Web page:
#15, SHIKARGAH, The Royal Hunt
So many stories and ages come together in the wearing of this one exquisite masterpiece. A shikargah Benarasi katan silk, its design dates back to approximately 400 years when the royal Mughals (harbingers and great patrons of the arts and of the Benarasi weave) spent a great many of their leisure hours engaged in hunting for sport (something I personally abhor but grudgingly admit, that to weave these scenes into fabric must have called for some expertise). Brocade and zari work in Varanasi reached new heights under the patronage of the Mughals, especially under the reign of Emperor Akbar.
So a few years ago, I met this wonderful lady at Vastrabharana who was engaged in revivalist weaving work in the Benarasi tradition. We got talking and as one thing led to another I mentioned to her that I had this very precious, very old and now literally ‘falling apart’ saree that originally belonged to my grandmother. Could she possibly reproduce it?
When I showed it to her, she told me it was a shikargah: essentially delicate traditional thread or zari work done on kimkhaab fabric depicting hunting scenes interspersed with all the usual Benarasi motifs, including floral and foliate patterns (kalga and bel), animal and bird depictions and the jhalar border thrown in. If you look closely it also features two tilted floral kairi butas or paisleys known as ‘konias” at the corners of the pallu: another unmistakable Benarasi feature. The effect is rather akin to the rich tapestries and carpets woven in Persia and other Oriental rug belt countries. (Instantly conjured up images in my mind of the romance, magic and mystique of places like Isfahan, Tabrez and Azerbaijan). And without further ado, she set herself on the task of replicating my heirloom saree. When I saw the completed piece, my joy knew no bounds. I was told I was lucky to have thought of reviving this piece before all the old master weavers were ‘gone’.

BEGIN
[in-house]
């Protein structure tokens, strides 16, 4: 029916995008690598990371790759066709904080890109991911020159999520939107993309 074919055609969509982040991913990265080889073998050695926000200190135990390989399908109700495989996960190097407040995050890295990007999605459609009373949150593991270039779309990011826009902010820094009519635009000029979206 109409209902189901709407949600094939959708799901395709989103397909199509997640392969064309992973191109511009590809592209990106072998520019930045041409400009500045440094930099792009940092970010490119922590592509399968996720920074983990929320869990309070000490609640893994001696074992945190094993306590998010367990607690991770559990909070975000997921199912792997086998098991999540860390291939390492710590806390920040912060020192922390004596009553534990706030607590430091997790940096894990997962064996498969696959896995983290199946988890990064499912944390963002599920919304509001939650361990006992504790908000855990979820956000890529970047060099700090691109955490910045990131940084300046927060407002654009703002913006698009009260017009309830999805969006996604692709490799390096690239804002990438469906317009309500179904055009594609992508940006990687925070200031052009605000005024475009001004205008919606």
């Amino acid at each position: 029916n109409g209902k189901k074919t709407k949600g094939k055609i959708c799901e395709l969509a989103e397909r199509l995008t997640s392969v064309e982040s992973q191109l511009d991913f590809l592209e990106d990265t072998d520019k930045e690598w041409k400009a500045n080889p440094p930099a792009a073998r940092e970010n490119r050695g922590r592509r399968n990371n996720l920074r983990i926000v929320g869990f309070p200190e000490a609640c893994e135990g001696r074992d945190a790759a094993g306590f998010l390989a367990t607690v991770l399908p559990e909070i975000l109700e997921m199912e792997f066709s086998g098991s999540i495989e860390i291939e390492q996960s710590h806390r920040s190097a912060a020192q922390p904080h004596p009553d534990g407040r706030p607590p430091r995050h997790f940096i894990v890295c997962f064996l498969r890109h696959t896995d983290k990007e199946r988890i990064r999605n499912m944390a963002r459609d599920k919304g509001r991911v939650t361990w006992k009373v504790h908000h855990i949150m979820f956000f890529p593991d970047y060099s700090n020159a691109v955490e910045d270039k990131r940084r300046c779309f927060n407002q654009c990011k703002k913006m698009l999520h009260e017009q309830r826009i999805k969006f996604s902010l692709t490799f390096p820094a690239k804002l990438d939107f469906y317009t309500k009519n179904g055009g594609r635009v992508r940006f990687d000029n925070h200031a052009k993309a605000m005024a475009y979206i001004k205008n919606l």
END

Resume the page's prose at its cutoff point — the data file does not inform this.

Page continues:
And so it sat it my cupboard all this time, till I thought of an ‘appropriate’ outing for it. And what better or more special occasion to show case this beauty than at my niece’s wedding last week. So out it was brought, the regal rustle of its soft silk and the sophistiacted sheen of its resham threadwork gently admonishing me for having neglected it for so long. I draped it with pride, happiness and gratitude.
It was almost as though four generations of Indian women had suddenly been connected by the rich, precious and timeless legacy of Benarasi weaving traditions.

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